Everyone copes with pain in different ways, some will stay active until they can do no more, not wanting to let their pain 'win' and then rest to recover before returning to an activity for as long as they can again. This may result in their pain getting worse or flaring up as they carry out an activity for too long. The time taken to rest may steadily increase as they find their pain worsens and they end up getting into 'Boom and Bust' cycle. Others can only manage very little and stop an activity at the slightest hint of pain in order to avoid 'Over Activity' and making things worse, if they feel pain earlier and earlier into the activity this may stop them from participating at all. Once the pain has started to ease they try the activity again only to find the pain returns, after repeating this several times they start to get frustrated and the cycle keeps happening.
These ways of coping with pain are not 'ideal' as it is better to do small amounts of regular activity guided by time rather than pain, this is why Pacing is so important.

The diagram below shows this 'pain cycle' very clearly, starting with overactivity. I expect you may recognise this cycle? The problem is this pattern of overactivity/underactivity can occur on a daily or weekly cycle over a short or long time period.
on 'GOOD DAYS' you tend to do more, increasing your pain and then having to rest for a few days due to over activity, then you start avoiding activities that cause you pain, overtime reduced activity can lead to your body losing condition this can result in stiffer joints and weaker muscles, making it less able to cope with higher levels of activity, you then need more rest and daily activity decreases. Some people due to their pain avoid any activity even on good days, for fear of causing a flare-up. It is very difficult to get the right balance. Pacing is a way of increasing your activity level without stirring up your pain too much.

           
How can you avoid this 'Boom and Bust' cycle?

Guidelines for pacing

  • Take frequent short breaks, do something for a set time, have a break, then do a bit more. This stops the overactivity/underactivity cycle and helps even out the activity over the day.
  • Work out your baseline first by seeing how long you can do an activity or exercise for on a GOOD or BAD day without aggravating your pain. This will probably vary depending on how you are feeling so reduce the time by 20% so it is a realistic amount
  •  Break tasks down into smaller parts, work out how much you can manage without triggering the pain rather than wait for the pain to force you to stop. Over time you should be able to increase the amount you can do.
  • Decide on a realistic build-up rate, by increasing the task a little bit each day or few days
  • Write your plan down and record your progress, because you are only increasing your activity baseline a few mins each day it can make it hard to see the progress you have made.

Additional Tips for Pacing
  • Start by pacing easier activities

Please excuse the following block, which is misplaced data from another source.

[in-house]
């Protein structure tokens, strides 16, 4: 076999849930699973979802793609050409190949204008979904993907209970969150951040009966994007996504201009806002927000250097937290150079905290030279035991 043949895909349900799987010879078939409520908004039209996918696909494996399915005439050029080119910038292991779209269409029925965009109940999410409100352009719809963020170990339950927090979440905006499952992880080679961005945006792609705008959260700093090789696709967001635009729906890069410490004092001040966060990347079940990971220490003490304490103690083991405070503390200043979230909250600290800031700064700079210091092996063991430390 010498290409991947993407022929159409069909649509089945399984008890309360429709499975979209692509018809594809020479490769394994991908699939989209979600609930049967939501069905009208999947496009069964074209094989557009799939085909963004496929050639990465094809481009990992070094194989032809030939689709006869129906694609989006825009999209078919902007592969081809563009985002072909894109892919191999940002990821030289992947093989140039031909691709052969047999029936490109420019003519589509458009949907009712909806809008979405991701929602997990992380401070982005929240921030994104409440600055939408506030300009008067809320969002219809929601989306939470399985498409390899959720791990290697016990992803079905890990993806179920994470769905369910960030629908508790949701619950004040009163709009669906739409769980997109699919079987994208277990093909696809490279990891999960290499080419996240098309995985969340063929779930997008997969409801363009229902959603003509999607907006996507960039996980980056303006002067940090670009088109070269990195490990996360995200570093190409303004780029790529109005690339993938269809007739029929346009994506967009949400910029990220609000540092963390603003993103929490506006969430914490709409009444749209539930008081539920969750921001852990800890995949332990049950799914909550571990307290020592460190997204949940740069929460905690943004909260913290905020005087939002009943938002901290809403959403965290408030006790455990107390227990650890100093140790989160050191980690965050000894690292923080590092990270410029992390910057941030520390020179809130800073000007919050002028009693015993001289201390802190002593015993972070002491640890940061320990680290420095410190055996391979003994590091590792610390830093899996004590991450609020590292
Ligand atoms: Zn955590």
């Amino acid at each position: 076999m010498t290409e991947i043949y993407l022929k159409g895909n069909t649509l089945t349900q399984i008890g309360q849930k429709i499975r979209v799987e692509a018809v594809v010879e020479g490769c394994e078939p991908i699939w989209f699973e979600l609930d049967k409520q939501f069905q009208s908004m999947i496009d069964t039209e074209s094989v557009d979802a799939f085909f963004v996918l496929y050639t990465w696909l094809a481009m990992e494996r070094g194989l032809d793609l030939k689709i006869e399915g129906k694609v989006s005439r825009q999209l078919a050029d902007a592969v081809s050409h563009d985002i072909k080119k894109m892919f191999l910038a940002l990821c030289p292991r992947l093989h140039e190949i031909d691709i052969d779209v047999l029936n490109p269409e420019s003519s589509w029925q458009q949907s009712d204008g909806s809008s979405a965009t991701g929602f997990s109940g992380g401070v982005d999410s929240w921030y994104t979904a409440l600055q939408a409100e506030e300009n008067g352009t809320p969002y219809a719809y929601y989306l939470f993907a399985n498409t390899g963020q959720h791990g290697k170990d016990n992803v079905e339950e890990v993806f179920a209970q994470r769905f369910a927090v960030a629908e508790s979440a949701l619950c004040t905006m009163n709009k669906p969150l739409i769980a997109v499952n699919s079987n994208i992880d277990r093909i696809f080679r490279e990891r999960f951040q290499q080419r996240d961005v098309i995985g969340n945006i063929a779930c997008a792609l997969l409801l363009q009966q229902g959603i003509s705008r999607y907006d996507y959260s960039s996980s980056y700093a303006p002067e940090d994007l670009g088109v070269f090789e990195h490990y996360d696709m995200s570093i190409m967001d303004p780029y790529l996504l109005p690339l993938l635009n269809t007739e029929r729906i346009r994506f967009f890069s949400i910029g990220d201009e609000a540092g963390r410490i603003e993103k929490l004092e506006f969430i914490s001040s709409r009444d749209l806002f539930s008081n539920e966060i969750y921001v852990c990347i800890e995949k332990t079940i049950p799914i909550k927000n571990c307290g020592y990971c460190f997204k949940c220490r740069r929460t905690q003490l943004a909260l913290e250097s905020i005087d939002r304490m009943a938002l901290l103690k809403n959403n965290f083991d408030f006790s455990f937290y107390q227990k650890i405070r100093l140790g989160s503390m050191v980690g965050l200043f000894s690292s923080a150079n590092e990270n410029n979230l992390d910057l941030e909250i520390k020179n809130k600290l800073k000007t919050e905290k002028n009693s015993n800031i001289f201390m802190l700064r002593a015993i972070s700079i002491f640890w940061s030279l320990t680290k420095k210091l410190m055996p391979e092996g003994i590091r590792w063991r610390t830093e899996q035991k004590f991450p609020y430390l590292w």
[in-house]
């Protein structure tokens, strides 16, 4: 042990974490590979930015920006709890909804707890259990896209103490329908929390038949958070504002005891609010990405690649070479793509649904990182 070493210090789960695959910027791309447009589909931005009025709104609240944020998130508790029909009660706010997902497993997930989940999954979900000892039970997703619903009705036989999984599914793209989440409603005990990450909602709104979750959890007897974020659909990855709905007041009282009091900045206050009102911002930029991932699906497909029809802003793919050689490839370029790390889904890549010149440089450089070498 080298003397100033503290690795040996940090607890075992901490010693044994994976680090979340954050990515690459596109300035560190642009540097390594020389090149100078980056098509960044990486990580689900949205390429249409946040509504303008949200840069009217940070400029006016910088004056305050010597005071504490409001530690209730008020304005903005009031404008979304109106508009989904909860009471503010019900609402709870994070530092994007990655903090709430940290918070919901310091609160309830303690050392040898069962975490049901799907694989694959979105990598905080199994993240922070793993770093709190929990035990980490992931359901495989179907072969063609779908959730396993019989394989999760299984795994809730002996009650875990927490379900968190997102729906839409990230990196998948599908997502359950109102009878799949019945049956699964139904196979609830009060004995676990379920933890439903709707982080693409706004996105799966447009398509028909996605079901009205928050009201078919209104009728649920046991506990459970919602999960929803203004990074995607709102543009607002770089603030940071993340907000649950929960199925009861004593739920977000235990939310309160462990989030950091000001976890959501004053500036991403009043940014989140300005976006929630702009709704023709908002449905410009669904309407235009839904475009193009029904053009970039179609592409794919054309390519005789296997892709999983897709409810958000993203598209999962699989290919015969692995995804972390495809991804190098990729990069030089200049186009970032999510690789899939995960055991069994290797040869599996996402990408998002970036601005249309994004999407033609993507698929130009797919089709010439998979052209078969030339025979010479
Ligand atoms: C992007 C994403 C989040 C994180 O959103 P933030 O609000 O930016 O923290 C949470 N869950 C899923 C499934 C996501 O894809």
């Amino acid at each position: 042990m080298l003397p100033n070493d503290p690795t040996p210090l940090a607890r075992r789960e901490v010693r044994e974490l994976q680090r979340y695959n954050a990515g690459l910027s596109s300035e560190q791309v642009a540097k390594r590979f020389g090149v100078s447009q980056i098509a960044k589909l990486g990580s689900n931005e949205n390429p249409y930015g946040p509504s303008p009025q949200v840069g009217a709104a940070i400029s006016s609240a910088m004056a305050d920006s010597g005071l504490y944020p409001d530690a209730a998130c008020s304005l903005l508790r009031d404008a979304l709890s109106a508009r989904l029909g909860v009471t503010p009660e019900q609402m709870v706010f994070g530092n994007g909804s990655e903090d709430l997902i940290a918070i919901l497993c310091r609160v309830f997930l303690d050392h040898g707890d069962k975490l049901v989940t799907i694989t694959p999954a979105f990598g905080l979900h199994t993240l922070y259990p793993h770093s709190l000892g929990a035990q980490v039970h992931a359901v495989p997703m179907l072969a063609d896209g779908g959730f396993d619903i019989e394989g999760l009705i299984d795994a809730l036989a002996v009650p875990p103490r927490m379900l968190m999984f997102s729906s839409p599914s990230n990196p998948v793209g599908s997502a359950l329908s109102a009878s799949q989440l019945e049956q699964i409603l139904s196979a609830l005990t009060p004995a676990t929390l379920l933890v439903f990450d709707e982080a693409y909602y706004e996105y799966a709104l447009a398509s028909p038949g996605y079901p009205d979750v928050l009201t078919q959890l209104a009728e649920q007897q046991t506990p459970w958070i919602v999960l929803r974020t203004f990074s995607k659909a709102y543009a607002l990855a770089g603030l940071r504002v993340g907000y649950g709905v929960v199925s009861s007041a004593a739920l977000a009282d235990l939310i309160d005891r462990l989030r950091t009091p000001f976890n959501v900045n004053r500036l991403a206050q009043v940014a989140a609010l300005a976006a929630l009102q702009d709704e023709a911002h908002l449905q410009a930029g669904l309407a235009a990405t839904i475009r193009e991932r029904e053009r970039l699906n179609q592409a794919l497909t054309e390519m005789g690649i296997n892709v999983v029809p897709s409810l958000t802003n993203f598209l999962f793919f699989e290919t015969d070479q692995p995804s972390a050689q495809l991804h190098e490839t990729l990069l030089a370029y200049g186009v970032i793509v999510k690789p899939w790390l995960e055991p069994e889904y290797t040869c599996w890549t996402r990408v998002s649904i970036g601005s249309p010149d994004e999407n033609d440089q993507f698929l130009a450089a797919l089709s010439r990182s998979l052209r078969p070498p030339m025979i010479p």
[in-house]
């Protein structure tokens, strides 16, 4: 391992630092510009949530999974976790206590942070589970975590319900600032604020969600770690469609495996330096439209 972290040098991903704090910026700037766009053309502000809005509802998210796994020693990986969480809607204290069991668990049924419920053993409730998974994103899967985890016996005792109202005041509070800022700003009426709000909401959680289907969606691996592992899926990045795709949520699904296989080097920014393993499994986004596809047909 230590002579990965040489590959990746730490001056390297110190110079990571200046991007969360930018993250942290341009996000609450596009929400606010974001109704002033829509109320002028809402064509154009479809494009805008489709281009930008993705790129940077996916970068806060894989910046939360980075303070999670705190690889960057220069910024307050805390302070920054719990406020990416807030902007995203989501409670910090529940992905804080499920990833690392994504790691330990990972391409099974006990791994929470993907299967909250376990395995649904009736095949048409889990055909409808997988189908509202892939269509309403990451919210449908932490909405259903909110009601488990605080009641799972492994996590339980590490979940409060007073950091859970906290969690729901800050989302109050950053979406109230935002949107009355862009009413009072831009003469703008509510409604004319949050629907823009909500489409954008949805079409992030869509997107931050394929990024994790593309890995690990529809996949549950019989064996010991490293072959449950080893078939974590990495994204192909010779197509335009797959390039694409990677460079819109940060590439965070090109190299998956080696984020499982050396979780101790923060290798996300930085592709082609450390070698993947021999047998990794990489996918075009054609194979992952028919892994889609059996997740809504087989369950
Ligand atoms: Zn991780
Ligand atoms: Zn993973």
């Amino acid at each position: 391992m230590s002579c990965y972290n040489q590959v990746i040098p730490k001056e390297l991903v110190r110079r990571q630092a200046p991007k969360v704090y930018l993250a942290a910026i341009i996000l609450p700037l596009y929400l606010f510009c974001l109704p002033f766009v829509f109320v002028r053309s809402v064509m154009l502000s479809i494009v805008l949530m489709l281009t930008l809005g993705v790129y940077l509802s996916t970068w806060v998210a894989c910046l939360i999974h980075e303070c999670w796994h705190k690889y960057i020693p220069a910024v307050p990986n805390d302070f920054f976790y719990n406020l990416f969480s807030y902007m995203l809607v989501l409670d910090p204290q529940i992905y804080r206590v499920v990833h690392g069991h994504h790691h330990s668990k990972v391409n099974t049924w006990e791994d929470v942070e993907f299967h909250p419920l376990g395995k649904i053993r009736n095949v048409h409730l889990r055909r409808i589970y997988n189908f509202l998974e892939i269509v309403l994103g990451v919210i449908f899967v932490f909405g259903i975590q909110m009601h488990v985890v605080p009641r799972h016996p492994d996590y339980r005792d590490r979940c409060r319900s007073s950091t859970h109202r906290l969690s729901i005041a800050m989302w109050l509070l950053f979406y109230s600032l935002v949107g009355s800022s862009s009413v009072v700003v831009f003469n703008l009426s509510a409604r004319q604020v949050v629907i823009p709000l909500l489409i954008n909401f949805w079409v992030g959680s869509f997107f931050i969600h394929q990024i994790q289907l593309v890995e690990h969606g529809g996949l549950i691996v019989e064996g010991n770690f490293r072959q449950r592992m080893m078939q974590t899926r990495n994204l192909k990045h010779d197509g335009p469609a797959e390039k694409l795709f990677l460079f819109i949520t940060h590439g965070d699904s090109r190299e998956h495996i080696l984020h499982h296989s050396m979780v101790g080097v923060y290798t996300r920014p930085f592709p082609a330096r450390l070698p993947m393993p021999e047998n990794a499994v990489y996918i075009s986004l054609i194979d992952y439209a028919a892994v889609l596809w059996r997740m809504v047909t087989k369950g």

• If you have an activity which you can't leave, try to pace as much as possible
  • Change position regularly
  • Asking for help with specific tasks is a great way of pacing
  • Try to stick to your targets as much as possible

If you can use pacing regularly in your day, over time you should have less flare-ups and be able to do more.

Setbacks and Flare-ups

There will still be times when you will have flare-ups even if you are an expert at 'pacing' this is to be expected with chronic pain but doesn't mean you are back to square one again and it happens to everyone. You need to pace down by reducing your baselines and breaking tasks into smaller parts and having more breaks, then when things have settled down you can return to your baseline again.


Traffic Light System

This was introduced to me while I was on the pain management programme by the OT.
Each colour represents an activity, Red are the activities you find the most difficult, for me that would be Going to work or having a bath  Amber are ones that are a bit easier such as cleaning my teeth or washing and Green are the easiest like having breakfast.
The idea is to look at all your activities in the day and week and divide them into these colours, trying to make sure that you don't have too many red's together or Amber and that they are broken up with lots of Greens.
















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5 comments:

  1. Thank you so much for this. I can imagine you had to pace yourself to write it! I feel quite emotional reading your article because I sat and nodded my way through it. Yes, I do all those not very helpful things to get through the day. I'm going to pace!

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    1. Hi Caroline,
      Thank you for commenting, I did have to use my 'pacing' for this post it took a while. I am glad you are going to pace as it is so important with chronic pain.

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  2. I don't have EDS, but reading this article definitely makes me try to understand what my best friend goes through. She is a fighter who has EDS and keeps going. She needs to pace herself as she is always in pain. It brings a tear to my eye, seeing her struggle through the day. She does very well though.

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  3. Wow! Such great tips, info graphics and ideas; thanks for sharing with us.

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  4. You've given so much good information about pacing that I needed to read. I'm in that cycle of work, rest, that you show here. Pacing is so hard for me. I will be remembering your great help here! Thanks for sharing at Together on Tuesdays :) This is great for us with EDS or others with any chronic pain problem.